I think the fact that you are already asking the question of “will my parents’ mistakes affect me” sets you apart from most other people. Being self-aware and increasing your understanding of why the mistake took place is a great place to begin when moving forward.
Leveraging parents’ mistakes to increase your personal success!
You obviously had ZERO control over the outcome and choices of your parents’ lives, but you have absolute control over the choices you make in your own life! Does that mean you won’t face challenges, failures, disappointments, or setbacks in life? No, but it does mean that while you cannot control your circumstances, you CAN control how you react to them.
What does that mean?
Let’s start with an example.
In my counseling practice, I have come across people who will say that because their father had an affair, they are then more susceptible to making that same mistake. They would then go on to explain that these kinds of things must be etched somewhere in their DNA or that they learned this type of behavior growing up and are now just facing the consequences of generational patterns and dysfunction. So then in the future when they make the decision to have an affair, they easily make the connection back to “well, my father had an affair and I realized that I was just like him, so that must be the main reason why I am in this situation”.
So who’s responsible?
With this line of thinking, where does the responsibility lie?
While the person who had the affair may admit that they in fact made the choice of being unfaithful to their spouse, they are ultimately saying it is their father’s fault because he first set the path. Or maybe even going back as far as a grandparent, claiming that it is enmeshed within their family history. Isn’t it easier to blame our bad genes and our poor role models growing up than to fix our self-talk and negative thought processes?
Now you might be thinking that this person just wants to shirk responsibility and this is just another lame excuse for their poor behaviors, but I have worked with well meaning, genuine people who truly believe that they are destined to follow after their parents. They may have been told this or just grown to accept it over the years.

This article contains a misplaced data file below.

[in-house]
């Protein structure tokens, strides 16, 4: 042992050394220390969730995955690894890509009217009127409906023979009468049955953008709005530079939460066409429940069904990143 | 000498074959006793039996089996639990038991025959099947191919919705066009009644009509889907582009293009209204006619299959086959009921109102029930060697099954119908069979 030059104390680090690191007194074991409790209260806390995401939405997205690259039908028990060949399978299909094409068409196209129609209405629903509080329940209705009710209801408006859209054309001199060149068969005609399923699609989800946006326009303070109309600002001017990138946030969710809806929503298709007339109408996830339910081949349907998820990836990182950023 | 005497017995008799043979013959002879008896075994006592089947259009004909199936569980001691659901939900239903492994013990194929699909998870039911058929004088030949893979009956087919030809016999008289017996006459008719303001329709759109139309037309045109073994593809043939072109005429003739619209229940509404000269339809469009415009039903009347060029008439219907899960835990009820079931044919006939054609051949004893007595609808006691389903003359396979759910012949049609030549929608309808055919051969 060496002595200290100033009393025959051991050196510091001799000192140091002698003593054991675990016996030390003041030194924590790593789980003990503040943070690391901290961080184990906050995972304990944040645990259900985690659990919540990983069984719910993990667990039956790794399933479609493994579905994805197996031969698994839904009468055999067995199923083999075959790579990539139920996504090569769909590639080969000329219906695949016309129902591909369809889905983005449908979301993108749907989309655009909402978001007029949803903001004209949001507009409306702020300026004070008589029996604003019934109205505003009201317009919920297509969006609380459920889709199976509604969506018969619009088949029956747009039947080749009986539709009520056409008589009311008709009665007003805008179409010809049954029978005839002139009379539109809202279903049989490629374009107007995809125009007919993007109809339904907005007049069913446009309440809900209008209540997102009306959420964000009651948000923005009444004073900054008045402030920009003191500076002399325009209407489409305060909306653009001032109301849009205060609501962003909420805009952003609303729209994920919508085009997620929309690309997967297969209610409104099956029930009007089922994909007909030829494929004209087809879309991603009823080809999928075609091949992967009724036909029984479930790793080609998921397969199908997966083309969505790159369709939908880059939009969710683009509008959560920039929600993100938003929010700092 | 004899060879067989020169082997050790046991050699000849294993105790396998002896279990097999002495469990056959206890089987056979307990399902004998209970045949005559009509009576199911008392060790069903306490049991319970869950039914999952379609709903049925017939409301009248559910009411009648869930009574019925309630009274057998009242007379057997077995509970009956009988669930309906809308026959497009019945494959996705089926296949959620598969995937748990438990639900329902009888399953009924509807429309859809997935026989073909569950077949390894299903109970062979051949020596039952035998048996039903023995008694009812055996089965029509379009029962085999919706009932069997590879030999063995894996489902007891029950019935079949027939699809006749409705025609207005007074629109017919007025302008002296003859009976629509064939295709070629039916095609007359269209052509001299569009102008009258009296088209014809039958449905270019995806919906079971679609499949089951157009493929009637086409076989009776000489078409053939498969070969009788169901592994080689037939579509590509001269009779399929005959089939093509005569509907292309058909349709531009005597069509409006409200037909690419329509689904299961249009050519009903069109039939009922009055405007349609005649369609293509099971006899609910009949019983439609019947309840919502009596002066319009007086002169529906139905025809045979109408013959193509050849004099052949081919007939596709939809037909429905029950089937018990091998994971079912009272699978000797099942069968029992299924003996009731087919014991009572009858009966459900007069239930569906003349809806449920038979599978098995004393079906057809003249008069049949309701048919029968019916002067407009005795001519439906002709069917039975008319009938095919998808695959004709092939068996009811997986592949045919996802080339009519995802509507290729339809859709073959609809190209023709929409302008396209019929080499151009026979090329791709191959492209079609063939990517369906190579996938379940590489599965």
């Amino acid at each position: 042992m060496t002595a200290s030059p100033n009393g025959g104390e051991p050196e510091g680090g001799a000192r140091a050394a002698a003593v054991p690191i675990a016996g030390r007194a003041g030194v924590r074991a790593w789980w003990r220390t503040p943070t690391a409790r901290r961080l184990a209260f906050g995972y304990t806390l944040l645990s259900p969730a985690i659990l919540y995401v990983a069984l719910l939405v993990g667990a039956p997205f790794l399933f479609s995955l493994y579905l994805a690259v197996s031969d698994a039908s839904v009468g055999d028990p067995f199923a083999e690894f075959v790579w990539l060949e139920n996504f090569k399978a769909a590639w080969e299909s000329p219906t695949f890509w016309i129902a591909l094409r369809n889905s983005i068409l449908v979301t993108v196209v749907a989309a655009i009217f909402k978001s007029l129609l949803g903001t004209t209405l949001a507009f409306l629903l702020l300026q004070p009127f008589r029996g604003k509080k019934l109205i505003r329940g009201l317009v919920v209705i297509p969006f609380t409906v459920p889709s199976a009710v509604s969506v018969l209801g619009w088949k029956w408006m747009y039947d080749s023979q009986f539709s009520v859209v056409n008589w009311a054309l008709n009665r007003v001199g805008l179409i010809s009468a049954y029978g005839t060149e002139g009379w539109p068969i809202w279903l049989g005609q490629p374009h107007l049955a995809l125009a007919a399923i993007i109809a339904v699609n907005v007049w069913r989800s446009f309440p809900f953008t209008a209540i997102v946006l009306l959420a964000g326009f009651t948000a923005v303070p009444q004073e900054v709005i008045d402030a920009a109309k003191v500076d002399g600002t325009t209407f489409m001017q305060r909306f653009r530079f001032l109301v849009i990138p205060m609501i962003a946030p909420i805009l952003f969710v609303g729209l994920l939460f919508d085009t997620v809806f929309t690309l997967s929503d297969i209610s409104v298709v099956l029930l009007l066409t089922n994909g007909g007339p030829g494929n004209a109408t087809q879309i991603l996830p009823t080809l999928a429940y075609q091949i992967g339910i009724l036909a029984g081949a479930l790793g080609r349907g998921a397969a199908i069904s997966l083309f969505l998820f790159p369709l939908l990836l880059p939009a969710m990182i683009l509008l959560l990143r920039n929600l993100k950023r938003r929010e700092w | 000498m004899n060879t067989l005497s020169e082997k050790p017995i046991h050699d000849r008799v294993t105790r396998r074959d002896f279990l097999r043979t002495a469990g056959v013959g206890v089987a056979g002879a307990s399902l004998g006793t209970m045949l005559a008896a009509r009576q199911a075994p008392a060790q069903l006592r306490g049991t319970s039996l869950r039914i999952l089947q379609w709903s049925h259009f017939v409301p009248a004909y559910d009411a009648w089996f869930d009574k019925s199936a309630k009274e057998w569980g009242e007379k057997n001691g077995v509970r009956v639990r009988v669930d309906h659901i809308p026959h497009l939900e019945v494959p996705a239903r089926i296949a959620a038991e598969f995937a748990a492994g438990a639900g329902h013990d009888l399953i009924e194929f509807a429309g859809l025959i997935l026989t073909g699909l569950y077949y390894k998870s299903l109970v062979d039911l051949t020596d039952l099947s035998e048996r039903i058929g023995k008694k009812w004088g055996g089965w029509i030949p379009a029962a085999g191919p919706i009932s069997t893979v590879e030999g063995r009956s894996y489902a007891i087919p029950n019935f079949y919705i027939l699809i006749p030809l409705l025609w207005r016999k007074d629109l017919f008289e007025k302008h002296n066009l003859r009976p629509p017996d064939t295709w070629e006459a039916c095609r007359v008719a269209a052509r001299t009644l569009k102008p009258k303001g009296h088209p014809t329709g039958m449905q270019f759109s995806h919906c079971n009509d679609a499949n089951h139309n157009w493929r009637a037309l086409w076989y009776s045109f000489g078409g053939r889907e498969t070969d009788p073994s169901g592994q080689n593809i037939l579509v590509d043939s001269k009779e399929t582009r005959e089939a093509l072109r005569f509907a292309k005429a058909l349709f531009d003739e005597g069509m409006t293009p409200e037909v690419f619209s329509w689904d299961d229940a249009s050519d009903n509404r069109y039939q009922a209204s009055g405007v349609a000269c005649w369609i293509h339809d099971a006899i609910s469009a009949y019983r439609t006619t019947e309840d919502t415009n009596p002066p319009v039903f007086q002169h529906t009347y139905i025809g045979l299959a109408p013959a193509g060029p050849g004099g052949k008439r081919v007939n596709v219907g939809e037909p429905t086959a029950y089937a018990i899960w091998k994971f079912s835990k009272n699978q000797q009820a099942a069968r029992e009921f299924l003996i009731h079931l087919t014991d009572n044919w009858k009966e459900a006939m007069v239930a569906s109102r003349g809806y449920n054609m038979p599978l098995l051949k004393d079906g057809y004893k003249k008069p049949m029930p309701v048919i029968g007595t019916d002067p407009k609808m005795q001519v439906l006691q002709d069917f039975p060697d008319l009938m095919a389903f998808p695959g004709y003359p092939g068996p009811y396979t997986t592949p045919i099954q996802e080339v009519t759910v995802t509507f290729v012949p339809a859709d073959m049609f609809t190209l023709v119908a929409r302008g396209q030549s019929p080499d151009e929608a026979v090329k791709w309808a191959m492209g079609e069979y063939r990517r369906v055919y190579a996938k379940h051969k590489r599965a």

Has anyone ever told you, “the apple doesn’t fall far from the tree”, “like father like son”, “like mother like daughter”, etc.?
So where do we go from here?
If this resonates with you, don’t fall into a guilt and shame trap. Recognize it for what it is and then begin taking steps to change your way of thinking, which ultimately will change your actions as well.
Seek accountability from those in your life who have proven trustworthy. Take a risk and set up an appointment with your local counselor. Go for coffee with someone who is a bit farther along on this journey than you. The more support you have, the more faithful you will be to this new discipline.
It is possible to lead a very different life than your parents and to even leverage their mistakes to propel you into future success!
Now for some practical steps you can take today!
Identify and name the mistake(s) that your parents’ made or are making. This is an important step because you cannot avoid these mistakes if you don’t acknowledge and seek to understand them first.
Here are some examples:
- My parents’ have had checks bounce.
- My parents’ relationship failed.
- My father has been fired several times.
- My mother had an affair.
- My father always criticized everyone.
- My parents’ struggled with substance abuse.
- My mother is extremely co-dependent.
Be sure to add to or modify this list based on your own life experiences.
Decide that you want to live differently. Knowing that you are consciously making this choice, you can now lead your life in a way that avoids those same mistakes, whether that be living with integrity, valuing honesty, creating a balance of work and play, engaging in activities and practices that better you, setting important boundaries, practicing healthy communication skills, navigating conflict well,cultivating relationships that contain depth, seeking out opportunities to be challenged and refined, living within your means, etc.
These are all attainable goals. You just have to decide if you will follow through with them or not. It is not easy, but if you really wanted easy, I don’t think you would have been asking the initial question of “will my parents’ mistakes affect me”. The desire for more is there…lean into that.
Live this out on a daily basis. Be conscious of it. Value this choice. Instead of allowing this mistake to cloud your life and using it as an excuse to not live out your full potential, use this mistake to mold you into a person that others admire.
Knowing what you don’t want to be is just as important as knowing who you do want to be!
Wouldn’t it be cool if your kids one day said, “I want to work hard at being just as awesome as my parents are”? Will there be things they will want to change? Sure! We want that for them. It is inevitable that parents always want their children to do better in life than they did.
Now it is time for you to take what they have learned and use it for good…cr